Speaking out against rape

Seven years ago, a 19-year-old girl was raped and impregnated at home by her uncle in the State of Kayin in Myanmar. Her family silenced and pressured her into aborting the child; their attempts failed and the girl gave birth to a baby boy.

This was just one of the many stories that moved Anglo-Burmese filmmaker Lindsey Merrison, who founded the Yangon Film School (YFS) in Myanmar 15 years ago. She encouraged her students to address the issue of rape as an outlet of anger, a war weapon and an instrument of repression. Twelve of her students made a series of four films on gender violence and submitted them to the World Health Organisation’s inaugural Health for All film festival in Geneva, which was held online this month. One of the four films, Limbo, an innovative sand animation documentary, which documented the story of the 19-year-old girl, walked away with the Grand Prix award and a grant of $10,000.

Speaking out against rape

Limbo’s theme was sensitive and the presentation too had to be so. We did not want to sensationalise the condition of a woman who is raped,” says Debjani Mukherjee, co-founder of BOL-The Language of Children, an NGO that trains novices in animation filmmaking to enable them to share their stories.

Debjani was brought on board by Lindsey as the animation tutor and has spent months at YFS conducting workshops for students there. “The students had collected a lot of material after speaking to survivors of gender abuse. It was challenging to weave them into a powerful commentary with a riveting presentation,” she adds. A Mumbai-based writer, Paromita Vohra, was also roped in as the audio trainer.

Speaking out against rape

Art can be a powerful medium to engage the youth and community with serious issues, believes Debjani. “It becomes a powerful tool of social engagement,” she says, adding that when making Limbo, the anonymity of the contributors had to be maintained while keeping their narration on injustice and violence hard-hitting. “We relied a lot on symbolism and decided to use the technique of sand animation. It is still an experimental medium in India. It involves an organic way of shifting sand with your hands to create a series of images and patterns,” says Debjani.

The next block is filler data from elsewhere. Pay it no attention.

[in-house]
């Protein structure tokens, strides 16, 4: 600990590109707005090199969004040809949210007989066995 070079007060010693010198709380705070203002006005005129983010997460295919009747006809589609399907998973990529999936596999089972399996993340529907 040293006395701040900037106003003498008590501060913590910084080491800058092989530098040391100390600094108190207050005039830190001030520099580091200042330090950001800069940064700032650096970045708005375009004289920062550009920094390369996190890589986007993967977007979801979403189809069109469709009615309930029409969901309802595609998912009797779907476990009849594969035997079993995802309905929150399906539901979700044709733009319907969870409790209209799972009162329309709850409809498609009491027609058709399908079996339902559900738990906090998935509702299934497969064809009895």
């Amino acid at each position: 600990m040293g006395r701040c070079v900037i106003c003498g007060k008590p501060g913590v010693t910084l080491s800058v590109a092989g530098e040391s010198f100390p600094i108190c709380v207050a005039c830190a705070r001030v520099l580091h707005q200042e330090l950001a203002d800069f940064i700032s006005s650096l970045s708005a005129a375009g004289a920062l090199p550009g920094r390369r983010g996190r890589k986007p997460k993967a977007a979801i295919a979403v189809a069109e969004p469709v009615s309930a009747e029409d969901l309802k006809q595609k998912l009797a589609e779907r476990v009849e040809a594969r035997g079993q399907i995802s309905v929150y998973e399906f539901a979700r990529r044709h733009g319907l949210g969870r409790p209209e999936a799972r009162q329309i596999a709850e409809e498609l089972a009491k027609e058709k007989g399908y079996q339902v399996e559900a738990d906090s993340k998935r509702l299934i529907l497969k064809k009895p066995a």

In her award-acceptance speech that she made online, Lindsey said recognising the film meant a fillip not only to her students but also to the women’s rights movement in the country. Violence against women in conflict-ridden Myanmar, with a population of 54 million, is said to be so pervasive that it is regarded as normal. Women, Lindsey said, are ostracised and blamed even if the perpetrators were found guilty, which in itself was a rare occurrence. Married women are often stuck with no financial or social means to escape and there is no specific law against domestic abuse. In Limbo, a real-life audio interview soundtrack is accompanied by animated images. It helped the protagonist to share intimate testimonials on a topic that is largely taboo in Myanmar and without cauing her to re-experience the trauma.

Speaking out against rape

The idea behind the initiative, according to Lindsey, is to help audiences understand that gender- violence is not a private affair but a matter of social concern, and that peace, security and equality are essential in order to create a society in which women’s lives are respected and protected.

Eh Doh Poe, one of the students involved in making the video, said the subject of rape is still a taboo in his country. He reiterated how Limbo was a way forward to protect the survivors of gender violence and give them a safe space and the confidence to speak up. Having endured silently all these years, the protagonist in Limbo wants to see her uncle behind bars and bring up her son in an equal society. “The film will hopefully give many more victims a voice,” says Debjani.

More winners

Other award-winning films at the Health for All festival include,

War and Grace from Sudan about a class of midwifery students

A Doctor’s Dream – A Pill for Sleeping Sickness from Democratic Republic of Congo about the neglected disease and the team of researchers and doctors who tirelessly worked to find a treatment for their patients

Limbo and the other prize winning films can be watched on WHO’s website

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Printable version | Dec 9, 2021 3:22:24 PM |

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